Gaza Not Hard To Solve

I’ve been involved in a few debates about Gaza over the last couple of weeks – on Twitter, in Facebook, and on a variety of blogs.

And I keep hearing people say “it’s complex”. I don’t think it is.

Israel is a member of the United Nations. It has been since 1949. In fact, it owes the United Nations for its very existence.

Article 2 (points 3 and 4) of the United Nations charter states:

# All Members shall settle their international disputes by peaceful means in such a manner that international peace and security, and justice, are not endangered.
# All Members shall refrain in their international relations from the threat or use of force against the territorial integrity or political independence of any state, or in any other manner inconsistent with the Purposes of the United Nations.

If Israel has issues with The Palestinian National Authority or the PLO, it should take those grievances up with the UN and the let UN decide how to deal with them. Unilateral military actions on behalf of Israel are in direct conflict with the UN charter which they have sworn to uphold. If Israel continues to fail to abide by the UN charter, then it should be evicted from the UN and declared a rogue nation.

Sounds simple to me.

15 thoughts on “Gaza Not Hard To Solve

  1. It’s true. It isn’t as complicated as people like to believe. The UN has passed several resolutions but Israel doesn’t comply. And unlike any other nation in the world, that does not have any consequences. Why? The US stops any action against Israel.

    So to solve this, the US has to start treating Israel as it would any other country. Doesn’t look like that will change.

  2. One thing I learned from a lawyer recently is using the word “must” instead of “will” or “shall” because the latter are weak and open to interpretation … so might be tricky to argue for eviction – has the UN ever evicted a member nation?

  3. By that same argument, the US should have been evicted a long time ago. Australia would also have to be evicted for our participation in Iraq and Afghanistan, and so on. And Britain, and …

  4. In theory that is simple if the UN actually worked. The problem that I see with the UN is that with the veto power of the US, the whole system is broken.

    The US veto every resolution that criticises Israel. The US abstained from voting in the security council last week. Every other nation voted for the resolution for the immediate cessation of Israeli military force against the Palestinians and the US abstained! That’s revolting!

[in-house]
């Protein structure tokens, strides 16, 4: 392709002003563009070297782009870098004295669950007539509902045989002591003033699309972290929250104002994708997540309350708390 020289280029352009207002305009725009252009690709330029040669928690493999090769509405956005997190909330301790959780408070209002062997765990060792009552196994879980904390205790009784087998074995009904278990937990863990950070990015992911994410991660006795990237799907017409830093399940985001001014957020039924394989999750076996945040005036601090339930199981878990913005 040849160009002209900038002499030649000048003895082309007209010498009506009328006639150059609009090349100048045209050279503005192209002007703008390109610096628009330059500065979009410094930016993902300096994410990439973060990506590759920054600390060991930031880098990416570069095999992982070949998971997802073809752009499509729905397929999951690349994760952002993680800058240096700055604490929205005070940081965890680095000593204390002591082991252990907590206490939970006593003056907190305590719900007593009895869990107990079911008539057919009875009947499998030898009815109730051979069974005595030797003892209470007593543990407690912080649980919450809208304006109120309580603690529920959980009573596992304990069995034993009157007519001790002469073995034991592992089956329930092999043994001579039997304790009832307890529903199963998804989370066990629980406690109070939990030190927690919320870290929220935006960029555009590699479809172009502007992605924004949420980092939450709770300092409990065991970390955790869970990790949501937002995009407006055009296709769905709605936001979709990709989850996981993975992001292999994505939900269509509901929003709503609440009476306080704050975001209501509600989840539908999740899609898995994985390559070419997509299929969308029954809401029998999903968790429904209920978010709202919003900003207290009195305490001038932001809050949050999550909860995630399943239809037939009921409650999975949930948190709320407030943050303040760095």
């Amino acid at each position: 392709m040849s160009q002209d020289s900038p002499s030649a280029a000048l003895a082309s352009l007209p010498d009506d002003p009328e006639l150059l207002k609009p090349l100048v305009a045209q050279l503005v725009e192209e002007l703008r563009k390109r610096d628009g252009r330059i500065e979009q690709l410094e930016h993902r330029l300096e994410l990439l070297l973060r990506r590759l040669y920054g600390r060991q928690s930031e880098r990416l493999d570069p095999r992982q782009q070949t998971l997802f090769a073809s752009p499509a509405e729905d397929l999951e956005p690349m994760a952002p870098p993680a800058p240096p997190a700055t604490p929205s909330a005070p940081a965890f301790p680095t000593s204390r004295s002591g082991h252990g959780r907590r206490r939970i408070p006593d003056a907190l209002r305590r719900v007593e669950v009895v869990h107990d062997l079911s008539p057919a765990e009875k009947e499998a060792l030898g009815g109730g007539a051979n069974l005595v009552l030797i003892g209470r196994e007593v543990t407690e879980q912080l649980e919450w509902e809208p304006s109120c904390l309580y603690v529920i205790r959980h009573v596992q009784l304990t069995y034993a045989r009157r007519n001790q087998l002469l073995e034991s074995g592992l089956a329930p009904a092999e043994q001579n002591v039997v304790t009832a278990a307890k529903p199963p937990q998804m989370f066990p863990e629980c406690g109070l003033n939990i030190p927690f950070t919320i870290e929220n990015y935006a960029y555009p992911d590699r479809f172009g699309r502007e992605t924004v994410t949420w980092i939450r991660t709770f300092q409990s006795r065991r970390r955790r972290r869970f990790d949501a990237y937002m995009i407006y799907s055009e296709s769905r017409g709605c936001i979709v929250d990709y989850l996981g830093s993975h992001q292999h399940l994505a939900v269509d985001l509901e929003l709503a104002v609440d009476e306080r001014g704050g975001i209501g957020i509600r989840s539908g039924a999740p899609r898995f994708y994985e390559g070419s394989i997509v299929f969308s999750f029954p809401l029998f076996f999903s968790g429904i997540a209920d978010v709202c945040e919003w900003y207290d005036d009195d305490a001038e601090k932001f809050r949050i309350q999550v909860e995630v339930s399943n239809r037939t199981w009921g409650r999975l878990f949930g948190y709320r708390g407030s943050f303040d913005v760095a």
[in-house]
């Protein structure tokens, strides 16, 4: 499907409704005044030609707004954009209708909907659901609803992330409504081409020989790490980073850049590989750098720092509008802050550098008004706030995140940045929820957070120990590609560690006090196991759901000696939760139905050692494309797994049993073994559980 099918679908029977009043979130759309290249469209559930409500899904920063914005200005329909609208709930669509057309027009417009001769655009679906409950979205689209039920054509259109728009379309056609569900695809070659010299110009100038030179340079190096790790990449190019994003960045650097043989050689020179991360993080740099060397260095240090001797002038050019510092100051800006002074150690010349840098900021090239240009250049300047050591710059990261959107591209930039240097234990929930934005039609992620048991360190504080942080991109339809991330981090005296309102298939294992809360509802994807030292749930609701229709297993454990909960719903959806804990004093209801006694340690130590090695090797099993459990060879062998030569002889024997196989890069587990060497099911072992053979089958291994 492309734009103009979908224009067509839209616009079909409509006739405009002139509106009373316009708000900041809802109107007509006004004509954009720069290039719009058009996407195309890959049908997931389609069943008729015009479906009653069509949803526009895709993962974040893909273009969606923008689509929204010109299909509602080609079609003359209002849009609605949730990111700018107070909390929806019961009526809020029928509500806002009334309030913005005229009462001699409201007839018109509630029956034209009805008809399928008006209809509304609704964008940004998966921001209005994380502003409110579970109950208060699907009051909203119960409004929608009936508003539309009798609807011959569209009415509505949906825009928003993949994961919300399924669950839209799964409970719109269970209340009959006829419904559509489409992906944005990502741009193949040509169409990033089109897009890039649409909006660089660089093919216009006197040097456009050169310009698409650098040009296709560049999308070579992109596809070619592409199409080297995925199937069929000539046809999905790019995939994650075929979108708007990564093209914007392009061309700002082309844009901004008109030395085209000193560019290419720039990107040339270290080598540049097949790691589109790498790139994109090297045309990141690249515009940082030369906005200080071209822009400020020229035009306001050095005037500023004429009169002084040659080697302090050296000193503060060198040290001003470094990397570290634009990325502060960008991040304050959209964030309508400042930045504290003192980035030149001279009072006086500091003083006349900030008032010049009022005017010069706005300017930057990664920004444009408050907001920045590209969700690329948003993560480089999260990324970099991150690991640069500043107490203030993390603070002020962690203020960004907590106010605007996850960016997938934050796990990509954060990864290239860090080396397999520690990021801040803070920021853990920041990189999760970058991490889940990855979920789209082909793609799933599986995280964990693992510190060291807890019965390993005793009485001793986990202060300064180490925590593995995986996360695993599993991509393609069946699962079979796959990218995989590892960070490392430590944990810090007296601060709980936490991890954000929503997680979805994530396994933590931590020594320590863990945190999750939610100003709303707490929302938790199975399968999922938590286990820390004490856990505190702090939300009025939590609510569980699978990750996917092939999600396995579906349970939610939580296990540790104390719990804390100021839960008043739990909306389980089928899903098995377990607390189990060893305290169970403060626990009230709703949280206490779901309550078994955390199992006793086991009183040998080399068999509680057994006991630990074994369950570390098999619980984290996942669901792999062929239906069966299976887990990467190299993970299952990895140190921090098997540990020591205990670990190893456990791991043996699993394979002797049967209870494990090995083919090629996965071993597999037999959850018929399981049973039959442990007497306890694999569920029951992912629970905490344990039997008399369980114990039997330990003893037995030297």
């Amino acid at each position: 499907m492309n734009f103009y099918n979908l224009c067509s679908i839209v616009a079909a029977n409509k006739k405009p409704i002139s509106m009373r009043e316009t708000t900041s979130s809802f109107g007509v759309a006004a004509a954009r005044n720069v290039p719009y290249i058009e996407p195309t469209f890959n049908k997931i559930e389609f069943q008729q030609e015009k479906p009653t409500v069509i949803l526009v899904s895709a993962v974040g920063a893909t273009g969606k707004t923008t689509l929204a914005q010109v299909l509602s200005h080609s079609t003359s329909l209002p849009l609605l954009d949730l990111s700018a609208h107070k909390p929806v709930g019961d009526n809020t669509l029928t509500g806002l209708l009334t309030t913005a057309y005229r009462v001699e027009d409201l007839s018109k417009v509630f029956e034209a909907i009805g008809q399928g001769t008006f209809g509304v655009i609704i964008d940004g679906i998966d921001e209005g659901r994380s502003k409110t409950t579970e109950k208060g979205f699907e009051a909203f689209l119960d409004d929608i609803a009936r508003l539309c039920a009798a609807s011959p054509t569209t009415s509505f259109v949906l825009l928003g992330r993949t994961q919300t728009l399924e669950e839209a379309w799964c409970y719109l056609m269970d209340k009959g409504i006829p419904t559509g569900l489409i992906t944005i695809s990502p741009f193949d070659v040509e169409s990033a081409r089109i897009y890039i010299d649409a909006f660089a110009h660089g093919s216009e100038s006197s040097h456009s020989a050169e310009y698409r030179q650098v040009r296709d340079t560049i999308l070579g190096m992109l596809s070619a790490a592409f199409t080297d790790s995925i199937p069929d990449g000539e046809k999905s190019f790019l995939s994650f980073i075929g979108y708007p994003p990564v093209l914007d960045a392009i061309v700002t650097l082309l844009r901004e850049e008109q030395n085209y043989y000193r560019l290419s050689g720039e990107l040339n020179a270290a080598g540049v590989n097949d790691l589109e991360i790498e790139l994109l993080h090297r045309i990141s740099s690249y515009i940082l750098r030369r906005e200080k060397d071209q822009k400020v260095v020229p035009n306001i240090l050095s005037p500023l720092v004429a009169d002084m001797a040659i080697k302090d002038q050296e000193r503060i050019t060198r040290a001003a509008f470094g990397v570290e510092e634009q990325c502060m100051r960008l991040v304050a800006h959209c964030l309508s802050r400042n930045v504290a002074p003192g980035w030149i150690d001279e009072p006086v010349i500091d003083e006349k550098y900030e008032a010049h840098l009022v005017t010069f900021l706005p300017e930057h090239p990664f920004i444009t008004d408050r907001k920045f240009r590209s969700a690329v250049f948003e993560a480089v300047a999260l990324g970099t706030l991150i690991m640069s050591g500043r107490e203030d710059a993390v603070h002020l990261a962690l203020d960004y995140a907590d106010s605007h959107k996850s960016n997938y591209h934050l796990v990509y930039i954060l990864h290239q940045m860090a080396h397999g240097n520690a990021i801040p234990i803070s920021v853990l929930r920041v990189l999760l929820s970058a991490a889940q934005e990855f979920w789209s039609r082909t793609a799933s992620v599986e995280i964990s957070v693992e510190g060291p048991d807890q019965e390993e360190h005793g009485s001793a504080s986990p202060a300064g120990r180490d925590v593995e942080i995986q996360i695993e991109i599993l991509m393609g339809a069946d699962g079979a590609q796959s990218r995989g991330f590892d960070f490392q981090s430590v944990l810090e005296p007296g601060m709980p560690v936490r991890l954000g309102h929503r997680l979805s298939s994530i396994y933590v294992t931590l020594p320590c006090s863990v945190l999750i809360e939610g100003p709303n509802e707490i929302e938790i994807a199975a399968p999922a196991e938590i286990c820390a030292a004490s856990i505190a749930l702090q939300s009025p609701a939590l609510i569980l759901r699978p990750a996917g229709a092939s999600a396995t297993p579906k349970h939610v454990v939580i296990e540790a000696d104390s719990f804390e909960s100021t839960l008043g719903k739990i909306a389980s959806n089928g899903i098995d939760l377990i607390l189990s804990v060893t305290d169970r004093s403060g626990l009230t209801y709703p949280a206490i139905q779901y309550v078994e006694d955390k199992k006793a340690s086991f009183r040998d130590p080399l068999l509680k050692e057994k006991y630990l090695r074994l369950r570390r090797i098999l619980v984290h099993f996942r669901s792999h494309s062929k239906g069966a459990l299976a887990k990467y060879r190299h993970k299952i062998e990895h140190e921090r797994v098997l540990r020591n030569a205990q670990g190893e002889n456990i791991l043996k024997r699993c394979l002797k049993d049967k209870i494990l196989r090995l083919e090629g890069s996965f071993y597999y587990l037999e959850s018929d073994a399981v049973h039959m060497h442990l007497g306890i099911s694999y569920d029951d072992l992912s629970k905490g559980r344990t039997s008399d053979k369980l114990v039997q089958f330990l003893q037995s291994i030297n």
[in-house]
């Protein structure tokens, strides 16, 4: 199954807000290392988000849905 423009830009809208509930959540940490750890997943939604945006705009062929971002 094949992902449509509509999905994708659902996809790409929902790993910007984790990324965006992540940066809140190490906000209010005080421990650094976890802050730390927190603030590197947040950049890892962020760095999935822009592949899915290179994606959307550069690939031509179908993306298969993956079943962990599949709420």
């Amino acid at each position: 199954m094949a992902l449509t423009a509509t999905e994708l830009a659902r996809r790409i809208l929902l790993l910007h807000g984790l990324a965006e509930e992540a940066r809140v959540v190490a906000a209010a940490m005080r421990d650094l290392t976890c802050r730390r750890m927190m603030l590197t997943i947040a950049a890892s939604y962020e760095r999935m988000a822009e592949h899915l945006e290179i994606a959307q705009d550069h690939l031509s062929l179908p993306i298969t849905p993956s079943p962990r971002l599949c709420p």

I think that the real issue is the US attitude and unequivocal support for Israel. If you have read the Mearsheimer and Walt paper (http://tinyurl.com/33a4bz), THE ISRAEL LOBBY AND U.S. FOREIGN POLICY you will see how the US foreign policy is distorted and actually works against the US and invariably Palestine the region and the greater international community. Lets hope that Obama actually starts making decision in the best interests of his country.

    If the UN had not been invalidated so much by the current administration and Israel was held to account, then your proposition would be valid. It could maybe help the like of Zimbabwe. Until then, let’s hope the death toll does not rise rapidly.

    P.S. What I also find disgusting is the silence from the Australian government and opposition. Surely our government is not totally controlled like the US administration.

  5. Jim, I agree that the US obviously uses its veto on a regular basis in favour of Israel. That certainly makes any attempt at UN military action against Israel almost impossible.

    However, that’s not what I am suggesting. I am suggesting that Israel goes to the UN if they have grievances against the Palestinian National Authority. So the permanent seat the US holds on the UNSC would actually work in their favour.

    If, on the other hand, Israel continues its unilateral action, the UN General Assembly can declare them a rogue nation and instigate an economic blockade and there is nothing the USA can do about it. They don’t have a veto over votes in the General Assembly.

  6. Cameron, I agree with you here. Unfortunately, another loophole I haven’t seen addressed here is that most of the world does not recognize Palestine as a state, and so Israel can claim it is not bound to follow that UN Charter in the matter.